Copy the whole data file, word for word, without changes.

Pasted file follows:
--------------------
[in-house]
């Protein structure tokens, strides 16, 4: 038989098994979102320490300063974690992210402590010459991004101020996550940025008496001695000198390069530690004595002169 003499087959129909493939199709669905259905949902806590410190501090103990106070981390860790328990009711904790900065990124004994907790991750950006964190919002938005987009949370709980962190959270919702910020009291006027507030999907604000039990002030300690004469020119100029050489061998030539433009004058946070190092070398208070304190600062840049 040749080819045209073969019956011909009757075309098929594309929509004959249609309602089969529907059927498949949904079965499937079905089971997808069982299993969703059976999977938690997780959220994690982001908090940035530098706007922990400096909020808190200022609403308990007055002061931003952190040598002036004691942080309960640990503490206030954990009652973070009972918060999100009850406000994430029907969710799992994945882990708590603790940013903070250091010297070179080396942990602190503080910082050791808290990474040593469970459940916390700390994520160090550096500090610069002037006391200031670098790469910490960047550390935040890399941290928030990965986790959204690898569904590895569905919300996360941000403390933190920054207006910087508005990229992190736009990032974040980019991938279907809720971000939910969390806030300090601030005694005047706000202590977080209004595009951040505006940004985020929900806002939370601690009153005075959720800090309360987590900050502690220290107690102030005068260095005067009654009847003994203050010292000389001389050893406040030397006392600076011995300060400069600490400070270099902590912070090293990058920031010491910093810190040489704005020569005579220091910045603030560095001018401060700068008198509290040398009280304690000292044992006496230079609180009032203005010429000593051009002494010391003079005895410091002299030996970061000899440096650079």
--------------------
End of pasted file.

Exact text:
[in-house]
């Protein structure tokens, strides 16, 4: 038989098994979102320490300063974690992210402590010459991004101020996550940025008496001695000198390069530690004595002169 003499087959129909493939199709669905259905949902806590410190501090103990106070981390860790328990009711904790900065990124004994907790991750950006964190919002938005987009949370709980962190959270919702910020009291006027507030999907604000039990002030300690004469020119100029050489061998030539433009004058946070190092070398208070304190600062840049 040749080819045209073969019956011909009757075309098929594309929509004959249609309602089969529907059927498949949904079965499937079905089971997808069982299993969703059976999977938690997780959220994690982001908090940035530098706007922990400096909020808190200022609403308990007055002061931003952190040598002036004691942080309960640990503490206030954990009652973070009972918060999100009850406000994430029907969710799992994945882990708590603790940013903070250091010297070179080396942990602190503080910082050791808290990474040593469970459940916390700390994520160090550096500090610069002037006391200031670098790469910490960047550390935040890399941290928030990965986790959204690898569904590895569905919300996360941000403390933190920054207006910087508005990229992190736009990032974040980019991938279907809720971000939910969390806030300090601030005694005047706000202590977080209004595009951040505006940004985020929900806002939370601690009153005075959720800090309360987590900050502690220290107690102030005068260095005067009654009847003994203050010292000389001389050893406040030397006392600076011995300060400069600490400070270099902590912070090293990058920031010491910093810190040489704005020569005579220091910045603030560095001018401060700068008198509290040398009280304690000292044992006496230079609180009032203005010429000593051009002494010391003079005895410091002299030996970061000899440096650079």